At a recent corporate shoot, I had to photograph company employees having fun as they rode down a zip line. Not too difficult, you might think, except the sun was bright and in the wrong direction. I wanted to show the faces of the zip line riders, but of course they were in shadow.
If I used my camera in the normal matrix/evaluative metering mode, the result would have been as shown in the first pricture below. There is a nice blue sky, but the figures in shadow are virtually sillouettes.
To get any kind of usuable picture of the people, I would have had to increase the exposure, so that the faces were no longer in deep shadow. I could do this by spot metering on the person, or I could simply shoot in manual and add some exposure compensation. The result would look like the picture below, I have captured the figures, but the sky has turned almost pure white in an ugly blown-out way. I think it's prefereable to the first picture, but not great.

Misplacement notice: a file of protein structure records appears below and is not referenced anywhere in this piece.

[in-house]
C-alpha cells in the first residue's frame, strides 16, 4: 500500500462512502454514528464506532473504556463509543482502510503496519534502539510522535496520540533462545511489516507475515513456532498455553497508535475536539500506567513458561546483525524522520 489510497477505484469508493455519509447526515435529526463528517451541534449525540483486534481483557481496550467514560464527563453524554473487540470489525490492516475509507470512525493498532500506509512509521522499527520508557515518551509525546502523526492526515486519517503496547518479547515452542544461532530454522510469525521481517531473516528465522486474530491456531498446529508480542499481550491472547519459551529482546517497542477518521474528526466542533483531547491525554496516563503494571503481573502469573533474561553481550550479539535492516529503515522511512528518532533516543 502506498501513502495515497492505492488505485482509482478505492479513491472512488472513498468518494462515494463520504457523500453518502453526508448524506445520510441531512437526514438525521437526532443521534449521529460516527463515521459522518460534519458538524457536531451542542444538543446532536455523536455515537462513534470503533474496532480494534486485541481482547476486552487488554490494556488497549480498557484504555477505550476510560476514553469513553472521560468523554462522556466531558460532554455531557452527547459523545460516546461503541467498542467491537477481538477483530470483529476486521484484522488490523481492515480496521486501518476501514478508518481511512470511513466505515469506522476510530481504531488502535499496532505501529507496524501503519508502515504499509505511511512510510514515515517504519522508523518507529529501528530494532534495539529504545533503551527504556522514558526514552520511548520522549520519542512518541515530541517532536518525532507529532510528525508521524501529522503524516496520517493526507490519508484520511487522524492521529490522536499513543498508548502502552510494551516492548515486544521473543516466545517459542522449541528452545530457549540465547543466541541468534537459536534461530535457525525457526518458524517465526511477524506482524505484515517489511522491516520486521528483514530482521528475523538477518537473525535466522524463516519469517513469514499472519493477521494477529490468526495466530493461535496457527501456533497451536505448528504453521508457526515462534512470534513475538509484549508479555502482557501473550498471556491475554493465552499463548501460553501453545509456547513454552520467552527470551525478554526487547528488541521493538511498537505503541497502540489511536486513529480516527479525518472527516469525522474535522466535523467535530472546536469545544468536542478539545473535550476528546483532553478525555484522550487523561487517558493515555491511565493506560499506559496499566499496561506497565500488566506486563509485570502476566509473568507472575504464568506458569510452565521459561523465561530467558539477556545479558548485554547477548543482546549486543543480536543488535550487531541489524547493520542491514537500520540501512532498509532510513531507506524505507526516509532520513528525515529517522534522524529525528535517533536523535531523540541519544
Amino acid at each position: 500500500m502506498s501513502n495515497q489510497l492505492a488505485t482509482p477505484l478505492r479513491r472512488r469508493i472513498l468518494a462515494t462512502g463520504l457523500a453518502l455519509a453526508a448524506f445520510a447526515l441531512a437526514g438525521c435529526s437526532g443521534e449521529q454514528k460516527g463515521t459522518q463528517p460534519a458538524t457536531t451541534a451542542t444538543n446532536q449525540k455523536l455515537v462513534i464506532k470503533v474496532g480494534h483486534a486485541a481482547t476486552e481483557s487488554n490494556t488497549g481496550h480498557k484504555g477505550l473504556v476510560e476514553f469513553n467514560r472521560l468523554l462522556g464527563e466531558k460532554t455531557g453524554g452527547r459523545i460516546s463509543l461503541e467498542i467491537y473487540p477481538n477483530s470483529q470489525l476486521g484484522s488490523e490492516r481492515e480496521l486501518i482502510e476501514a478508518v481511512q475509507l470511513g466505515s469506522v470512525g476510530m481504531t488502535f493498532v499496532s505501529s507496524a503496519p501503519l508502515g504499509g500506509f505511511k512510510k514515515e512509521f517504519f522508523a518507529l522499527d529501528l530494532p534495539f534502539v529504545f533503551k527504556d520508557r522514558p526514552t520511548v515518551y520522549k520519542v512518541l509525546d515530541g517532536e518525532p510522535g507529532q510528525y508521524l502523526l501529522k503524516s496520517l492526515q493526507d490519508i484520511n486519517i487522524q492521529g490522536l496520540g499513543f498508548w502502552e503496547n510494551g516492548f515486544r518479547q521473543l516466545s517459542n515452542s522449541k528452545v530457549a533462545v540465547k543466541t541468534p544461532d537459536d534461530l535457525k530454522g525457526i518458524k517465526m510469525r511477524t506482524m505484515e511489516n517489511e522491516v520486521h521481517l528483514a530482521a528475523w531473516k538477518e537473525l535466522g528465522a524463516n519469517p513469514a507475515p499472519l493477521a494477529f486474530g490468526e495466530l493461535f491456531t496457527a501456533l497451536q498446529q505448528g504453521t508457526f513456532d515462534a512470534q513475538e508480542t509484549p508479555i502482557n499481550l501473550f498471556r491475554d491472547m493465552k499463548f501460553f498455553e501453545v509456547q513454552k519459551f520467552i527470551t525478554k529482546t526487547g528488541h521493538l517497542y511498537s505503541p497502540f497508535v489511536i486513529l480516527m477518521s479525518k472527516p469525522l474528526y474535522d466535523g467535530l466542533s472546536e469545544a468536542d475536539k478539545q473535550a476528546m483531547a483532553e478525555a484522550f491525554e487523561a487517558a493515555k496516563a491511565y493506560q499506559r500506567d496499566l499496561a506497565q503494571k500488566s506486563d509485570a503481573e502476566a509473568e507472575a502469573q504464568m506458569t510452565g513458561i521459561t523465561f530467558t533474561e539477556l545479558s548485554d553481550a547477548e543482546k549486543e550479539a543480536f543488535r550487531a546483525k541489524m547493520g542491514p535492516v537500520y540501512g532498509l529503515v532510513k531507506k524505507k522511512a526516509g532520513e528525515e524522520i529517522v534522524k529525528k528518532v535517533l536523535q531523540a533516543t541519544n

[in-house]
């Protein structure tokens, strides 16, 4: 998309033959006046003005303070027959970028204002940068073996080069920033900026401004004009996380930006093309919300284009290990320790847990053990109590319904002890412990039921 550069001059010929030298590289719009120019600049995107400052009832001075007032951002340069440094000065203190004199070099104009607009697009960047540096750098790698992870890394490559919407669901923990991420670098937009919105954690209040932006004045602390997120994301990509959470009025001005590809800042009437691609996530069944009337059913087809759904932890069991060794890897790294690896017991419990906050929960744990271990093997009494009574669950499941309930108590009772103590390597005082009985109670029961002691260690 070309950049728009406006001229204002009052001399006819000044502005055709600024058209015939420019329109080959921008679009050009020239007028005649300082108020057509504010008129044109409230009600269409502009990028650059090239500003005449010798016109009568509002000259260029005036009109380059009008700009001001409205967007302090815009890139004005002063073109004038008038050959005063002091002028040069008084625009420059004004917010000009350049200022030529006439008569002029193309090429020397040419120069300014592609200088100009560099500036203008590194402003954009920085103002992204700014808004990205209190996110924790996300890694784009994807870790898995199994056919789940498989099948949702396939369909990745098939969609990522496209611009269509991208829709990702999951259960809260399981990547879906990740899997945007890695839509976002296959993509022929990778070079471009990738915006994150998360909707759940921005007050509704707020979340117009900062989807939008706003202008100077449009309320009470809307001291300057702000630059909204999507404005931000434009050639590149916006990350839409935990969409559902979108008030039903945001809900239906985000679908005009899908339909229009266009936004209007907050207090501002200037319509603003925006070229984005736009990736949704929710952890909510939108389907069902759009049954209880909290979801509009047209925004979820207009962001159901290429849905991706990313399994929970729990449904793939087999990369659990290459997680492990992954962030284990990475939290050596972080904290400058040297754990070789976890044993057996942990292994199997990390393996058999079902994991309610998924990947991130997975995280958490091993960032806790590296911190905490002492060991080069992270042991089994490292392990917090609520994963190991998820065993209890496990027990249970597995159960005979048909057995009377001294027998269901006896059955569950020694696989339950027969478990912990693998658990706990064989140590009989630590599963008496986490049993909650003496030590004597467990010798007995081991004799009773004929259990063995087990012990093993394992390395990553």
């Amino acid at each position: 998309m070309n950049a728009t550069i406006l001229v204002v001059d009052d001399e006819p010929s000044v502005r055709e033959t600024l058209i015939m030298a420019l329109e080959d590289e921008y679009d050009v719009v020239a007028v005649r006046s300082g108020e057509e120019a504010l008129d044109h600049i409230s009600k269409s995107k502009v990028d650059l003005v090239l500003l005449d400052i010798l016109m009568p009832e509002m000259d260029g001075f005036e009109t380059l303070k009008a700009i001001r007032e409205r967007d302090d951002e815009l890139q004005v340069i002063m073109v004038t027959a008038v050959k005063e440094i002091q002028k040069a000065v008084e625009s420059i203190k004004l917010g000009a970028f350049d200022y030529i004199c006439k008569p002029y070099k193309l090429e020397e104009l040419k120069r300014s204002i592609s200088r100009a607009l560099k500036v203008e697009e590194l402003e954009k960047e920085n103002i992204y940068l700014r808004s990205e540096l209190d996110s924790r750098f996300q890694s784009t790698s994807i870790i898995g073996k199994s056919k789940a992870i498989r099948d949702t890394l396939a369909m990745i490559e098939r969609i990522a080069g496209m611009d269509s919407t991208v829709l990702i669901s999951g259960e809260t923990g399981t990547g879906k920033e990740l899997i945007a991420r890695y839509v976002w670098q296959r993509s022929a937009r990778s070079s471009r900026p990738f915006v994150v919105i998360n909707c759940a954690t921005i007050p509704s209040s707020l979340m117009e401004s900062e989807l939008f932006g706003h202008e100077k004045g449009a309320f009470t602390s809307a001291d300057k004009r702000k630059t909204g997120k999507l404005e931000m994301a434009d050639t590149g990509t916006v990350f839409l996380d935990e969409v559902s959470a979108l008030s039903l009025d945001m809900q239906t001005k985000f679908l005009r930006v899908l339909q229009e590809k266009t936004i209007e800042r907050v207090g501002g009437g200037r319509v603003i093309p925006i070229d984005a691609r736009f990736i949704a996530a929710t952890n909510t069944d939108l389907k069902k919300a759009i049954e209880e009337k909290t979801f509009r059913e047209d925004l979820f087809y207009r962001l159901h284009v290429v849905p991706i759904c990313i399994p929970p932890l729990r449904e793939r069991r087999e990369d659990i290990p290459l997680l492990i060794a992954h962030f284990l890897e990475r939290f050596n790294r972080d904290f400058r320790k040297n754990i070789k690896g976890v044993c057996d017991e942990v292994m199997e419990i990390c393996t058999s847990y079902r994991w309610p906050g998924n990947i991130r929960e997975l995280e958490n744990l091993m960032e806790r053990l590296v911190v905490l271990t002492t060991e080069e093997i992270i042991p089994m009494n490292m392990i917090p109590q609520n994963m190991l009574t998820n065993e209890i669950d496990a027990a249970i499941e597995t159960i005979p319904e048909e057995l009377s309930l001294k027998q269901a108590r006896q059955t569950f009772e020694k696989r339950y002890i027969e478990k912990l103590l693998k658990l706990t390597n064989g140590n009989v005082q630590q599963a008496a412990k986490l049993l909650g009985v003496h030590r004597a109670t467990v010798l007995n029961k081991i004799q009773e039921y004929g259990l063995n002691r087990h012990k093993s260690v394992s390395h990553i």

The third alternative uses the computer to fix the image. Instead of worrying how it looks in the camera, I would simply make sure that the histogram shows that all the image data has been collected with no clipping. I can then do noise reduction on the image and run it through Photoshop to selectively brighten the dark areas, as shown in the image below.
Some cameras are now attempting to achieve this result by including an HDR function in the camera, which takes several images quickly at different exposures and combines the image for the best result. I have found that moving images taken using this technique don't seem sharp enough, but images exposed in camera like the third example will probably soon be a matter of routine.